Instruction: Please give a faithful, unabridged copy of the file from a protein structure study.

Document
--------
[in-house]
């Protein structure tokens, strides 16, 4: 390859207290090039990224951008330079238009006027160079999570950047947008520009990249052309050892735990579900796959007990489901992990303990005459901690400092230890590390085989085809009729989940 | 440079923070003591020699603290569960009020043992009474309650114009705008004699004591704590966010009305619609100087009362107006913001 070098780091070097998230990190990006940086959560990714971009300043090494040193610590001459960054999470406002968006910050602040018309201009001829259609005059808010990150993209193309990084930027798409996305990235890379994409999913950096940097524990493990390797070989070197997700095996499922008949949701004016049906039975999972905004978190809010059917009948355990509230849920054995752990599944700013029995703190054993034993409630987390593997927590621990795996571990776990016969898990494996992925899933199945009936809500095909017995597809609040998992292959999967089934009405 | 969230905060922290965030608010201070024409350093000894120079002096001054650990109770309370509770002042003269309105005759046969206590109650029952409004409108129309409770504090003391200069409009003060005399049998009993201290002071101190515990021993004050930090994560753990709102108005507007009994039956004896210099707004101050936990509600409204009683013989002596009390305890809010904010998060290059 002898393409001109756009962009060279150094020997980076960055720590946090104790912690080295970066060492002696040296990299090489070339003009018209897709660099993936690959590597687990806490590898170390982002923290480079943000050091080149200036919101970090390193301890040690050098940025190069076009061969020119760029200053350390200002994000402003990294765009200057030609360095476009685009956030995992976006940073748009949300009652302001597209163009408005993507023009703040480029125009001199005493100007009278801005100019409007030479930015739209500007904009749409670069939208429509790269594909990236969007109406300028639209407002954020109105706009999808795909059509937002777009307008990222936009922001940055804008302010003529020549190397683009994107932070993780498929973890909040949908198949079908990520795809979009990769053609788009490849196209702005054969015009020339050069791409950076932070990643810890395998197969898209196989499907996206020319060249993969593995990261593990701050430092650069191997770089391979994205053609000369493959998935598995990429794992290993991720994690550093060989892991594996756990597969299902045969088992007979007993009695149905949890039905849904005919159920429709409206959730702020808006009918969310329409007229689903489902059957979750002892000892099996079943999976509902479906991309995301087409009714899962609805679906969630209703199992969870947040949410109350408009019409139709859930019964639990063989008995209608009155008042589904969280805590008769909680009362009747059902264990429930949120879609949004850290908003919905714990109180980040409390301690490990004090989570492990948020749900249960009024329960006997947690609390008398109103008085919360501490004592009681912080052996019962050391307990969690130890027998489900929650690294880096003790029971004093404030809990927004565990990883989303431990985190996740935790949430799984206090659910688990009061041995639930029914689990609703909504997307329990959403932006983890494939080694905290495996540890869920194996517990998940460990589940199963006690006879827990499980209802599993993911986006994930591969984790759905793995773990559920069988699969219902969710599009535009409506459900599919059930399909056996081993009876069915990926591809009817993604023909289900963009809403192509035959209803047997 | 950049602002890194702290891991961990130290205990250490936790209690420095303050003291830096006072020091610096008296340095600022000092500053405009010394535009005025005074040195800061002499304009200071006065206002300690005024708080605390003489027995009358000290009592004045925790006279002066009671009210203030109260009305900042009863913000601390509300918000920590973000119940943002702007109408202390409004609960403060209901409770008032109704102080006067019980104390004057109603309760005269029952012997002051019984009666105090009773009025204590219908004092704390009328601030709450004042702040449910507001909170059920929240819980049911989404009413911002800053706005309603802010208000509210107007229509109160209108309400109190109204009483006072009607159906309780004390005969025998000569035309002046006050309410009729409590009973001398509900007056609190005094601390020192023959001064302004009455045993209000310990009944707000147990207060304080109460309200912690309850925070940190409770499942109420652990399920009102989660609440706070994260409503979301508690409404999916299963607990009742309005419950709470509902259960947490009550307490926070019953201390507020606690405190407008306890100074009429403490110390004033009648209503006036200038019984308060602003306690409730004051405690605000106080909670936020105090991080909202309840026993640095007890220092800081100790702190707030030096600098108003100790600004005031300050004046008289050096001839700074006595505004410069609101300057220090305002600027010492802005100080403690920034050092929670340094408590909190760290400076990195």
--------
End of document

[in-house]
């Protein structure tokens, strides 16, 4: 390859207290090039990224951008330079238009006027160079999570950047947008520009990249052309050892735990579900796959007990489901992990303990005459901690400092230890590390085989085809009729989940 | 440079923070003591020699603290569960009020043992009474309650114009705008004699004591704590966010009305619609100087009362107006913001 070098780091070097998230990190990006940086959560990714971009300043090494040193610590001459960054999470406002968006910050602040018309201009001829259609005059808010990150993209193309990084930027798409996305990235890379994409999913950096940097524990493990390797070989070197997700095996499922008949949701004016049906039975999972905004978190809010059917009948355990509230849920054995752990599944700013029995703190054993034993409630987390593997927590621990795996571990776990016969898990494996992925899933199945009936809500095909017995597809609040998992292959999967089934009405 | 969230905060922290965030608010201070024409350093000894120079002096001054650990109770309370509770002042003269309105005759046969206590109650029952409004409108129309409770504090003391200069409009003060005399049998009993201290002071101190515990021993004050930090994560753990709102108005507007009994039956004896210099707004101050936990509600409204009683013989002596009390305890809010904010998060290059 002898393409001109756009962009060279150094020997980076960055720590946090104790912690080295970066060492002696040296990299090489070339003009018209897709660099993936690959590597687990806490590898170390982002923290480079943000050091080149200036919101970090390193301890040690050098940025190069076009061969020119760029200053350390200002994000402003990294765009200057030609360095476009685009956030995992976006940073748009949300009652302001597209163009408005993507023009703040480029125009001199005493100007009278801005100019409007030479930015739209500007904009749409670069939208429509790269594909990236969007109406300028639209407002954020109105706009999808795909059509937002777009307008990222936009922001940055804008302010003529020549190397683009994107932070993780498929973890909040949908198949079908990520795809979009990769053609788009490849196209702005054969015009020339050069791409950076932070990643810890395998197969898209196989499907996206020319060249993969593995990261593990701050430092650069191997770089391979994205053609000369493959998935598995990429794992290993991720994690550093060989892991594996756990597969299902045969088992007979007993009695149905949890039905849904005919159920429709409206959730702020808006009918969310329409007229689903489902059957979750002892000892099996079943999976509902479906991309995301087409009714899962609805679906969630209703199992969870947040949410109350408009019409139709859930019964639990063989008995209608009155008042589904969280805590008769909680009362009747059902264990429930949120879609949004850290908003919905714990109180980040409390301690490990004090989570492990948020749900249960009024329960006997947690609390008398109103008085919360501490004592009681912080052996019962050391307990969690130890027998489900929650690294880096003790029971004093404030809990927004565990990883989303431990985190996740935790949430799984206090659910688990009061041995639930029914689990609703909504997307329990959403932006983890494939080694905290495996540890869920194996517990998940460990589940199963006690006879827990499980209802599993993911986006994930591969984790759905793995773990559920069988699969219902969710599009535009409506459900599919059930399909056996081993009876069915990926591809009817993604023909289900963009809403192509035959209803047997 | 950049602002890194702290891991961990130290205990250490936790209690420095303050003291830096006072020091610096008296340095600022000092500053405009010394535009005025005074040195800061002499304009200071006065206002300690005024708080605390003489027995009358000290009592004045925790006279002066009671009210203030109260009305900042009863913000601390509300918000920590973000119940943002702007109408202390409004609960403060209901409770008032109704102080006067019980104390004057109603309760005269029952012997002051019984009666105090009773009025204590219908004092704390009328601030709450004042702040449910507001909170059920929240819980049911989404009413911002800053706005309603802010208000509210107007229509109160209108309400109190109204009483006072009607159906309780004390005969025998000569035309002046006050309410009729409590009973001398509900007056609190005094601390020192023959001064302004009455045993209000310990009944707000147990207060304080109460309200912690309850925070940190409770499942109420652990399920009102989660609440706070994260409503979301508690409404999916299963607990009742309005419950709470509902259960947490009550307490926070019953201390507020606690405190407008306890100074009429403490110390004033009648209503006036200038019984308060602003306690409730004051405690605000106080909670936020105090991080909202309840026993640095007890220092800081100790702190707030030096600098108003100790600004005031300050004046008289050096001839700074006595505004410069609101300057220090305002600027010492802005100080403690920034050092929670340094408590909190760290400076990195």